With a diameter of 14 miles (22 km), Endeavour is big and rich with geologic promise. Orbital scans suggest that it's an ancient feature with clays and other water-influenced compounds in its rim and basalt-rich deposits on its floor. The project team is eager to start exploring these with their seemingly indestructible rover.

In a sense, Opportunity has just begun a brand new mission — and I wouldn't be surprised if we'll be celebrating a new wave of discoveries — and the ninth anniversary of its landing — a year from now. By then it'll have some company: Curiosity, NASA's Mars Science Laboratory is now en route and should descend into Gale crater on August 6th.


As Americans, we sometimes suffer from too much pluribus and not enough unum. - Arthur Schelsinger, Jr.

Trekwolf164

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Report this Feb. 24 2012, 5:44 am

sols 2866-2872, February 15-21, 2012: More Doppler Tracking and Imaging


Opportunity is positioned on the north end of Cape York on the rim of Endeavour Crater with an approximate 15-degree northerly tilt for favorable solar energy production.


While positioned for the winter, Opportunity is conducting regular radio Doppler tracking measurements to support geo-dynamic investigations of the planet, in-situ (contact) science investigations of the rock target, "Amboy," and continued collection of Panoramic Camera (Pancam) images. The Mösssbauer spectrometer is currently on the surface target Amboy and is collecting a very long (multi-sol) integration. Radio Doppler tracking passes were performed on Sols 2866 (Feb. 15, 2012), and 2870 (Feb. 19, 2012). Additional 13-filter Pancam images of foreground targets were taken.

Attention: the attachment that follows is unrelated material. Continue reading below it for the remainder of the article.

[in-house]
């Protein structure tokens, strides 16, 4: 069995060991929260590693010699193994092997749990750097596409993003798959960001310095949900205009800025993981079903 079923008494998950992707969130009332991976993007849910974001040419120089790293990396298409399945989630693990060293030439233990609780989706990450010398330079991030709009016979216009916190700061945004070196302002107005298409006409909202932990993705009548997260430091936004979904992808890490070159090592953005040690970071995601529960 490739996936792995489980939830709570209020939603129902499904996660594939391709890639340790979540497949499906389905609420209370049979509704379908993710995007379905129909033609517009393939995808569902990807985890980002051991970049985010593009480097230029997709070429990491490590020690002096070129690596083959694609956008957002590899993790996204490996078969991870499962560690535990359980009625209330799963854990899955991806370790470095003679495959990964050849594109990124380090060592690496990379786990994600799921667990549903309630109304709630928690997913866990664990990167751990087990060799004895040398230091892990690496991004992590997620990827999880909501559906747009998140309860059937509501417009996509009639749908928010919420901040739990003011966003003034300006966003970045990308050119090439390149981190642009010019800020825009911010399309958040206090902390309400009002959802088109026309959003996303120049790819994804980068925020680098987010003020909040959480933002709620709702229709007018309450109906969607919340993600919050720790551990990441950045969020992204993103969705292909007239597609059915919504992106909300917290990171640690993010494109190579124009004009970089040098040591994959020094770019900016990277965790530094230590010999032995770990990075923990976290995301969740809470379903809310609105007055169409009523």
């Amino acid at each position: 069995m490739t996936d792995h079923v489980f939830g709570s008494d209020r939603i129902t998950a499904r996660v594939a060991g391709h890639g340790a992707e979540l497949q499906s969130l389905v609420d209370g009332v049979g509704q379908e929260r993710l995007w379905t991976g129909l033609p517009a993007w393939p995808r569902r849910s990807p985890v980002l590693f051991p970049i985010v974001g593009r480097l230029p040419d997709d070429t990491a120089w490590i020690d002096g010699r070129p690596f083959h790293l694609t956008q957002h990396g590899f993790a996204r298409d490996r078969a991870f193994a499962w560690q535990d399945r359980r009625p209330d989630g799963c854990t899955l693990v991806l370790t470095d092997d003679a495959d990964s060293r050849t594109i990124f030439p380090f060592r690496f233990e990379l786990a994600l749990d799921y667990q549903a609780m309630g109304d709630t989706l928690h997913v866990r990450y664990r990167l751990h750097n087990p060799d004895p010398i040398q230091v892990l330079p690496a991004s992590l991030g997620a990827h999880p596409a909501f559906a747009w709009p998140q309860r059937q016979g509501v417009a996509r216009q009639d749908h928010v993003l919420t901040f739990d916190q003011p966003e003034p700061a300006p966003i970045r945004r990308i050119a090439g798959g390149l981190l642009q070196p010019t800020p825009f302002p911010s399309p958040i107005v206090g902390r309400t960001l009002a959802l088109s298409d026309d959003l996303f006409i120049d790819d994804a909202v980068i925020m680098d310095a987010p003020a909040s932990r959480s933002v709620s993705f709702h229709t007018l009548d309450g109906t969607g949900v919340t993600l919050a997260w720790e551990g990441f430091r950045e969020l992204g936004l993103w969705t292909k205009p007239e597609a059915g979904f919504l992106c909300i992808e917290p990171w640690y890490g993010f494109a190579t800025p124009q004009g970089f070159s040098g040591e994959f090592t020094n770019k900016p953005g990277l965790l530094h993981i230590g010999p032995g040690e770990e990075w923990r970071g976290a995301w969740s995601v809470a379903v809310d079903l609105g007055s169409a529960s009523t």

As of Sol 2872 (Feb. 21, 2012), solar array energy production was 277 watt-hours with an atmospheric opacity (Tau) of 0.684 and a solar array dust factor of 0.476.


Total odometry is unchanged at 21.35 miles (34,361.37 meters).


www.youtube.com/watch?v=TcdZla4gKk0

Trekwolf164

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Report this Apr. 03 2012, 3:10 pm

OPPORTUNITY UPDATE:  Slight Drop of Left-Front Wheel - sols 2901-2906, March 22-27, 2012, 2012:


Opportunity is positioned on the north end of Cape York on the rim of Endeavour Crater with an approximate 15-degree northerly tilt for favorable solar energy production.


Radio Doppler tracking passes for the geo-dynamic investigation were performed on Sols 2903 and 2904 (March 24 and 25, 2012). Atmospheric argon measurements were performed with the Alpha Particle X-ray Spectrometer on Sols 2904 and 2905 (March 25 and 26, 2012). Additional Panoramic Camera (Pancam) images were taken on several sols.


The project is continuing to investigate the anomalies from Sol 2899 (March 20, 2012), that indicates apparent downward motion of the left-front wheel and a stall in the robotic arm (Instrument Deployment Device, or IDD). On Sols 2901, 2904 and 2906 (March 22, 25 and 27, 2012), further imaging of the rover's position and detail imaging of the Mössbauer (MB) spectrometer on the end of the IDD were performed along with a series of diagnostic robotic arm motions. The IDD moved without any problems. Motor currents and actuator motion were all nominal. Detailed images of the Mössbauer spectrometer showed no evidence of any off-nominal contact with the ground. Careful review of the left-front wheel suggests that the wheel might have moved more than one time, although these are very small motions (a few millimeters). No other wheel has shown any indication of motion. The project continues to assess the left-front wheel stability.